Shout Factory! did an excellent job with its DVD release of Season 2 (which originally aired September 1969-May 1970). The episodes are complete, with superb color and sound, so apparently someone’s been taking care of the negatives all these years. Several episodes have optional commentary tracks recorded by actual LAPD veterans of the era, and they’re worth listening to. (The vets give the show high marks for accuracy, but stress that cops today sometimes handle things very differently than the way Malloy and Reed did, thanks to better training and a general legacy of LAPD trial and error.)
One of the series’ most memorable episodes (not necessarily great, but memorable) was aired this season, “A Sound Like Thunder.” It’s a very off-beat entry, in which Reed, Malloy and their significant others hit the road on their day off, and end up in a ghost town overrun by heavily-armed, kill-crazy bikers. Other WTF moments this season include Malloy and Reed entering a suburban apartment and finding an unleashed lion inside, and a domestic dispute call that results in the guys being tossed around by hulking ex-wrestler Mike Mazurki— Reed is sent flying into a grand piano and Malloy is thrown against a wall before dazedly crashing onto a collapsing coffee table. (Milner does the scene without a stuntman and his reward is having his head visibly bounce off the un-collapsing frame of the table.)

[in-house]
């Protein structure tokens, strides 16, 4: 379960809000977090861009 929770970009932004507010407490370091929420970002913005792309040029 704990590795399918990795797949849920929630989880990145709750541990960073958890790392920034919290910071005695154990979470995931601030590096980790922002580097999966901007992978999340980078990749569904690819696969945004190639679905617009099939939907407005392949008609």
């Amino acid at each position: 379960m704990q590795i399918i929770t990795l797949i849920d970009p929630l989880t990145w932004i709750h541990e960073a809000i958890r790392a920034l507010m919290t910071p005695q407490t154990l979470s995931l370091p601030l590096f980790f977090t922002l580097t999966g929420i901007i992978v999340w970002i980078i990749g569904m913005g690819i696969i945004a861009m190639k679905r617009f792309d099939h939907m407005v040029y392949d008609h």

There are a lot of solid episodes here. My favorites included “Pig is a Three-Letter Word,” in which the arrest of black suspects nearly results in a street riot; “Baby,” in which Reed’s wife is about to give birth, but the non-stop pressures of the job keep him from even completing a phone call to the hospital; and “Good Cop: Handle with Care,” in which photographers for an underground newspaper follow Malloy and Reed around, loudly accusing them of police brutality.
Adam-12 was never much for guest stars— which is just as well— but making appearances this season are a post-Munsters Butch Patrick and a pre-Partridge Family David Cassidy, and an assortment of character actors I’m always glad to see, including Ellen Corby, J. Pat O’Malley and Burt Mustin.
The later seasons are better, but Season 2 is well worth a look.